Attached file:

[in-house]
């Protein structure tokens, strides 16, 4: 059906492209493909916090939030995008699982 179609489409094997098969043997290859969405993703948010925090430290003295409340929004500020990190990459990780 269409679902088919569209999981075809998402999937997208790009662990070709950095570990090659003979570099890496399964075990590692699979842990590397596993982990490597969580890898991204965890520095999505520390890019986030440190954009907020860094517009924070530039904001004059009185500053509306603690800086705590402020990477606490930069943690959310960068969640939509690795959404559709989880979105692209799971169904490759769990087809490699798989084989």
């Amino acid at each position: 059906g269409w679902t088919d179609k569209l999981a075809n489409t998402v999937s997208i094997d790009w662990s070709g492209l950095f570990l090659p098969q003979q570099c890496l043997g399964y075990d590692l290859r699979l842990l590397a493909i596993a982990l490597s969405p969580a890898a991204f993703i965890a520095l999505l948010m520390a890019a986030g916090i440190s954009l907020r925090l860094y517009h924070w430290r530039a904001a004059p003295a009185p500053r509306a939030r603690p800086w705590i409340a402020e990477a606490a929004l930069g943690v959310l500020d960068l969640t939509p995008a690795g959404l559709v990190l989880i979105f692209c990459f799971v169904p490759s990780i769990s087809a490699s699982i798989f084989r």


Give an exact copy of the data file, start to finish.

[in-house]
């Protein structure tokens, strides 16, 4: 059906492209493909916090939030995008699982 179609489409094997098969043997290859969405993703948010925090430290003295409340929004500020990190990459990780 269409679902088919569209999981075809998402999937997208790009662990070709950095570990090659003979570099890496399964075990590692699979842990590397596993982990490597969580890898991204965890520095999505520390890019986030440190954009907020860094517009924070530039904001004059009185500053509306603690800086705590402020990477606490930069943690959310960068969640939509690795959404559709989880979105692209799971169904490759769990087809490699798989084989």
């Amino acid at each position: 059906g269409w679902t088919d179609k569209l999981a075809n489409t998402v999937s997208i094997d790009w662990s070709g492209l950095f570990l090659p098969q003979q570099c890496l043997g399964y075990d590692l290859r699979l842990l590397a493909i596993a982990l490597s969405p969580a890898a991204f993703i965890a520095l999505l948010m520390a890019a986030g916090i440190s954009l907020r925090l860094y517009h924070w430290r530039a904001a004059p003295a009185p500053r509306a939030r603690p800086w705590i409340a402020e990477a606490a929004l930069g943690v959310l500020d960068l969640t939509p995008a690795g959404l559709v990190l989880i979105f692209c990459f799971v169904p490759s990780i769990s087809a490699s699982i798989f084989r």